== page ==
Fork gaiters are fantastic. I absolutely love them. Why? Because in 40’000 miles and 3 winters I never had to touch the fork seals or stanchions on the YBR as I had fitted a pair of these! They provide protection against the elements and more importantly, stone chippings flicked up from other vehicles, which will chip the chrome away, letting rust set in, forming pits which will tear fork seals apart. This will result in leaking fork oil, which, if left unchecked, could lead to damaging the fork’s internal components, poor suspension performance (a safety issue as the bike’s handling will suffer!) and an MOT failure. Replacing the seals alone is not enough because the pitted stanchions will just damage the new ones quickly again. You can get the stanchions re-chromed or buy new ones (or even clean out the pits and fill with an epoxy like Araldite, but that’s time consuming and requires skill). But, why spend your time, and possibly a lot of money depending on what you choose to do, on that when you can easily prevent these issues in the first place?
Tools/parts I used:
- Ariete 07907 fork gaiters.
- Lithium grease.
- Copper grease.
- Silicone grease.
- 3/8 inch drive breaker bar.
- 3/8 inch drive 10-60Nm torque wrench.
- 12mm ring spanner.
- 12mm crow’s foot spanner.
- 8mm, 12mm, 19mm 3/8 inch drive sockets.
- A small drift or flat blade screwdriver (not pictured).
- A semi-permanent thread locking compound such as Locktite 243 (blue) (not pictured).
Basically the sequence of steps is as follows:
- Remove the front wheel.
- Remove the brake calliper.
- Remove the front mud guard.
- Remove each fork and install the gaiters on them.
- Installation is the reverse of removal!
Okay let’s go! So to remove the front wheel, we must first disconnect the speedometer drive cable – use the drift or flat blade screwdriver to push the retaining tab in whilst pulling the cable end away from the speedometer drive unit:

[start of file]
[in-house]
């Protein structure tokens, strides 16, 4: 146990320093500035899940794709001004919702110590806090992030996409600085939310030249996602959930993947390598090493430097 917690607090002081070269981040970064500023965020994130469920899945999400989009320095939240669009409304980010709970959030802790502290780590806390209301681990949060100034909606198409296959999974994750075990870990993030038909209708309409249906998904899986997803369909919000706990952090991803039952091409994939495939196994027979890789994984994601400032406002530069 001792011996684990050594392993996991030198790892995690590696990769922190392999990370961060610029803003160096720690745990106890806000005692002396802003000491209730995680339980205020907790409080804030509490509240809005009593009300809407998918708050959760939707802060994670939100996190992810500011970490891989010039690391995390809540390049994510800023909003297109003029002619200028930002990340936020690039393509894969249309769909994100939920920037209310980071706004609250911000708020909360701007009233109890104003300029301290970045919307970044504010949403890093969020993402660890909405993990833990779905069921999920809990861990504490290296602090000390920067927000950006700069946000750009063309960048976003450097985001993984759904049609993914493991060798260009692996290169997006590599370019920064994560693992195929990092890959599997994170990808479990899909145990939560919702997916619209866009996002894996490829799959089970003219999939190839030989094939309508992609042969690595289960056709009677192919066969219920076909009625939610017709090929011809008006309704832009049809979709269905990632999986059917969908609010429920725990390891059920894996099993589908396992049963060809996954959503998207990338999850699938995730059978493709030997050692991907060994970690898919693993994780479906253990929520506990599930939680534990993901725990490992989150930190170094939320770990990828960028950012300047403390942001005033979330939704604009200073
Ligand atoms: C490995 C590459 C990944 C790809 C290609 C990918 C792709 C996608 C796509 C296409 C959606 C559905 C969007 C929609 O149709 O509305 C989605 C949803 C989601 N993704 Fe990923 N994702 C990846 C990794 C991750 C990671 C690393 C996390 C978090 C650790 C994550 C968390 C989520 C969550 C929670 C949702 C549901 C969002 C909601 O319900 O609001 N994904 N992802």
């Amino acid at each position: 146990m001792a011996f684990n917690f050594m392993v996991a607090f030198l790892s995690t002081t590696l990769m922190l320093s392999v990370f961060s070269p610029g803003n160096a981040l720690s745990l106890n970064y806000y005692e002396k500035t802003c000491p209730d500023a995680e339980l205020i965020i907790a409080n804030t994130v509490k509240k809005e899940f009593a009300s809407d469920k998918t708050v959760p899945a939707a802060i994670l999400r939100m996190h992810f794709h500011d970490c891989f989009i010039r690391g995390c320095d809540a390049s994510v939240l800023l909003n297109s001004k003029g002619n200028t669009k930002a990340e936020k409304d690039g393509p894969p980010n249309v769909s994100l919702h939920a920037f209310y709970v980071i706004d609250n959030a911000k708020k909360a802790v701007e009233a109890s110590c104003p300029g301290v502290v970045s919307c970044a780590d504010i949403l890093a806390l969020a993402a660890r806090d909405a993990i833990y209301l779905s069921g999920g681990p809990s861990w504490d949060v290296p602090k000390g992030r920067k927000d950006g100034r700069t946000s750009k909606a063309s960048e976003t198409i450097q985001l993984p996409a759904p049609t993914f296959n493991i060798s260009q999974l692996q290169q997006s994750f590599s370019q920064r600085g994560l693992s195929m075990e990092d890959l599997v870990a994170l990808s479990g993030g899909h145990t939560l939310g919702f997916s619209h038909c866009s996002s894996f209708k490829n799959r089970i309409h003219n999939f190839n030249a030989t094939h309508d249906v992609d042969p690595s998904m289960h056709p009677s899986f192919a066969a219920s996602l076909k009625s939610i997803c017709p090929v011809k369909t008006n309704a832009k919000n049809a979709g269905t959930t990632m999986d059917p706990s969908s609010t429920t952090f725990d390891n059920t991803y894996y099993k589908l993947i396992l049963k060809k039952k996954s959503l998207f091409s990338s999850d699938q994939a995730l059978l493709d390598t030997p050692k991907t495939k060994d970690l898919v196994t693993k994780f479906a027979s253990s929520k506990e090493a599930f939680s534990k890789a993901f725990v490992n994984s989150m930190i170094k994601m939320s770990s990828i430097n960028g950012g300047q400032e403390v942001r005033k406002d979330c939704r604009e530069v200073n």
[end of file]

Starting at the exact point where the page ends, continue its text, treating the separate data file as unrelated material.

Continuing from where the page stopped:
Push the brake calliper against the disc so that the pistons retract, in order to make it easier for the disc to slide away when you remove and re-fit the wheel (if you have to push hard to get the calliper to move or find it difficult to slide the brake disc in when refitting, it may well need an overhaul due to corrosion occurring around the slider pins or piston seals, causing seizure, especially if you have been riding over winter):
Now, undo the wheel axle nut with the 19mm socket and breaker bar. You may need to hold the bolt side with a spanner as you do this. I didn’t. Tip: this nut is tight! You should position the breaker bar so that you are pushing it away from you/down to the ground in order to undo the nut. It’s much easier and safer, especially if a tool suddenly slips:
Next push out the axle carefully, whilst supporting the wheel. You may need to drift it out if there is corrosion that has caused it to seize. In that case, you can screw the nut back on with a few turns and hit it with a hammer, or do it properly with a suitable sized drift. Penetrating oil, such as Plusgas can also be useful in helping to unseize corroded components. In my case since the bike is new, I managed to push the axle out with my hand! Once the axle is removed, the bike will suddenly fall onto the back wheel! Be prepared for this and as the front wheel comes free, pay attention to the speedometer drive unit on the right side and spacer on the left side – they do sometimes like to fall out by themselves!
Roll the wheel forward to remove it completely (don’t worry about the mud guard, it can bend a little bit upwards to get out of the way) and lean it up against a wall, being careful not to let it lean on the brake disc or rim.
Now it’s time to remove the brake caliper – firstly, undo the bolt holding the brake cable guide to the mud guard with an 8mm socket:
Use 12mm sockets to remove the two bolts holding the caliper to the left fork. Beware that they are quite tight as thread locking compound was used in the assembly process. Also, support the calliper when it falls away – it is advisable not to let it hang by the hose, but bend a wire coat hanger or use a bungee or some string etc so that you can hang the calliper from the handlebar (confession time: I have let it hang from the hose and have never had a problem!).